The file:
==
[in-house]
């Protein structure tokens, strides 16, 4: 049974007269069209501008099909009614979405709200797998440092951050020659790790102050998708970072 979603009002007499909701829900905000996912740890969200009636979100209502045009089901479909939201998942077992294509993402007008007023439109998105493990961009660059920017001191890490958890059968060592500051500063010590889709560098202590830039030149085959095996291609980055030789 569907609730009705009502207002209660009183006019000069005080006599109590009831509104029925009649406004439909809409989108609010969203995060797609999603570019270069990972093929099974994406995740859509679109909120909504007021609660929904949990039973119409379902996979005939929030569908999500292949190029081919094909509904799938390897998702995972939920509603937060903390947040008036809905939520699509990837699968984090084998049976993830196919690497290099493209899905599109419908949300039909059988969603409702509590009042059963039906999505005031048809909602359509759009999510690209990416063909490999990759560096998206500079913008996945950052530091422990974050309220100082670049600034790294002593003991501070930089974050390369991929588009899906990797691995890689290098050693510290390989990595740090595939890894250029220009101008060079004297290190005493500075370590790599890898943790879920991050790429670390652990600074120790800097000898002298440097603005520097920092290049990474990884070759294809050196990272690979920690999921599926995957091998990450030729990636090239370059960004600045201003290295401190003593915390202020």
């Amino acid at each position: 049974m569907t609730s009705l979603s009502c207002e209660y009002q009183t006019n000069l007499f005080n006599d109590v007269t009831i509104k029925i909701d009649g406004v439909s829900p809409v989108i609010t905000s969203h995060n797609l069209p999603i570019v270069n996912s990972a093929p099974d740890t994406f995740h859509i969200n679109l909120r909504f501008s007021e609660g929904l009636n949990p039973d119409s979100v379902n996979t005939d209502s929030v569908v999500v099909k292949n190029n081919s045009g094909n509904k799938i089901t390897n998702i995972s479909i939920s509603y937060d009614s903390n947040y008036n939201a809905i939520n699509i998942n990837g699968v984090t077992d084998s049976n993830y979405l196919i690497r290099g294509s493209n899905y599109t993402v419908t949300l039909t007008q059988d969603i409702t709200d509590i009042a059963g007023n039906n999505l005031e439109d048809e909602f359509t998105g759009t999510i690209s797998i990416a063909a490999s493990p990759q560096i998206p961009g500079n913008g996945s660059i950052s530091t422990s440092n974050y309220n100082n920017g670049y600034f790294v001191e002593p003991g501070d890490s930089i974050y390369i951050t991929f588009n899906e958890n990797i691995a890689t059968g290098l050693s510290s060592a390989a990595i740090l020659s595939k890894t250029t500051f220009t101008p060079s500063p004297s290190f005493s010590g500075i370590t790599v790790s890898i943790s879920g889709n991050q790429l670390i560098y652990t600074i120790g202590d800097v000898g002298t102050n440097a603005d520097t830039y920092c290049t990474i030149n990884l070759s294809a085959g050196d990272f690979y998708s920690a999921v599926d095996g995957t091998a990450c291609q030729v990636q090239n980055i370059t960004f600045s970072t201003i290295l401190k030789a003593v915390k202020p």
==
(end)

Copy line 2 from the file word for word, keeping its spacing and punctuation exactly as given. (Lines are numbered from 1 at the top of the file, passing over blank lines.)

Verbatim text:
């Protein structure tokens, strides 16, 4: 049974007269069209501008099909009614979405709200797998440092951050020659790790102050998708970072 979603009002007499909701829900905000996912740890969200009636979100209502045009089901479909939201998942077992294509993402007008007023439109998105493990961009660059920017001191890490958890059968060592500051500063010590889709560098202590830039030149085959095996291609980055030789 569907609730009705009502207002209660009183006019000069005080006599109590009831509104029925009649406004439909809409989108609010969203995060797609999603570019270069990972093929099974994406995740859509679109909120909504007021609660929904949990039973119409379902996979005939929030569908999500292949190029081919094909509904799938390897998702995972939920509603937060903390947040008036809905939520699509990837699968984090084998049976993830196919690497290099493209899905599109419908949300039909059988969603409702509590009042059963039906999505005031048809909602359509759009999510690209990416063909490999990759560096998206500079913008996945950052530091422990974050309220100082670049600034790294002593003991501070930089974050390369991929588009899906990797691995890689290098050693510290390989990595740090595939890894250029220009101008060079004297290190005493500075370590790599890898943790879920991050790429670390652990600074120790800097000898002298440097603005520097920092290049990474990884070759294809050196990272690979920690999921599926995957091998990450030729990636090239370059960004600045201003290295401190003593915390202020």